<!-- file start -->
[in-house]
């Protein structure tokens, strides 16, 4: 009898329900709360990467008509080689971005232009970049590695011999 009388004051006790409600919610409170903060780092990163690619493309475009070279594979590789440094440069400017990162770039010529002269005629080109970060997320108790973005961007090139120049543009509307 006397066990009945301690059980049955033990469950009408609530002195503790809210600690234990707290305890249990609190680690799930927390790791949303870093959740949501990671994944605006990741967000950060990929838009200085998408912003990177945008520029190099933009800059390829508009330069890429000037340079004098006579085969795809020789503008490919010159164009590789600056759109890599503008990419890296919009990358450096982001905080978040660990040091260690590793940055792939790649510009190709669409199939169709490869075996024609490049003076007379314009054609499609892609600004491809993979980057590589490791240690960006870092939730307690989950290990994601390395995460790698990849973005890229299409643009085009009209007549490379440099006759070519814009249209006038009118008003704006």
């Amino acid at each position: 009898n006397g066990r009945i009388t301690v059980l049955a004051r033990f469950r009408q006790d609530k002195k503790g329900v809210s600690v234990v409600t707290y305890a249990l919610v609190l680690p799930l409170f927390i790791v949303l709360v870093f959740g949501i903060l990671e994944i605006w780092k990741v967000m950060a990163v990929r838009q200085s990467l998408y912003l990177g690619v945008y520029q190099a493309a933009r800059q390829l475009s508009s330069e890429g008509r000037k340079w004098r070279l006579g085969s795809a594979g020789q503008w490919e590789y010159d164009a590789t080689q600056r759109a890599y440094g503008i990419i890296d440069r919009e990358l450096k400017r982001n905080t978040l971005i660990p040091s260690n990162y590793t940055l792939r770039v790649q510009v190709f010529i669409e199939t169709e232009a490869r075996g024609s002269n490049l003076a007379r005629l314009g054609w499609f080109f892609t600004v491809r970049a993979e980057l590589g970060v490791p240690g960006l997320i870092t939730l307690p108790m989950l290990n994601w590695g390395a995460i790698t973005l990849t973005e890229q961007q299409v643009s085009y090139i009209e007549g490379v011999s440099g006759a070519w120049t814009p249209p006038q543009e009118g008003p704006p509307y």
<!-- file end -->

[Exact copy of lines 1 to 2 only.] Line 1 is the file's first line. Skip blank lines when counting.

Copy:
[in-house]
């Protein structure tokens, strides 16, 4: 009898329900709360990467008509080689971005232009970049590695011999 009388004051006790409600919610409170903060780092990163690619493309475009070279594979590789440094440069400017990162770039010529002269005629080109970060997320108790973005961007090139120049543009509307 006397066990009945301690059980049955033990469950009408609530002195503790809210600690234990707290305890249990609190680690799930927390790791949303870093959740949501990671994944605006990741967000950060990929838009200085998408912003990177945008520029190099933009800059390829508009330069890429000037340079004098006579085969795809020789503008490919010159164009590789600056759109890599503008990419890296919009990358450096982001905080978040660990040091260690590793940055792939790649510009190709669409199939169709490869075996024609490049003076007379314009054609499609892609600004491809993979980057590589490791240690960006870092939730307690989950290990994601390395995460790698990849973005890229299409643009085009009209007549490379440099006759070519814009249209006038009118008003704006």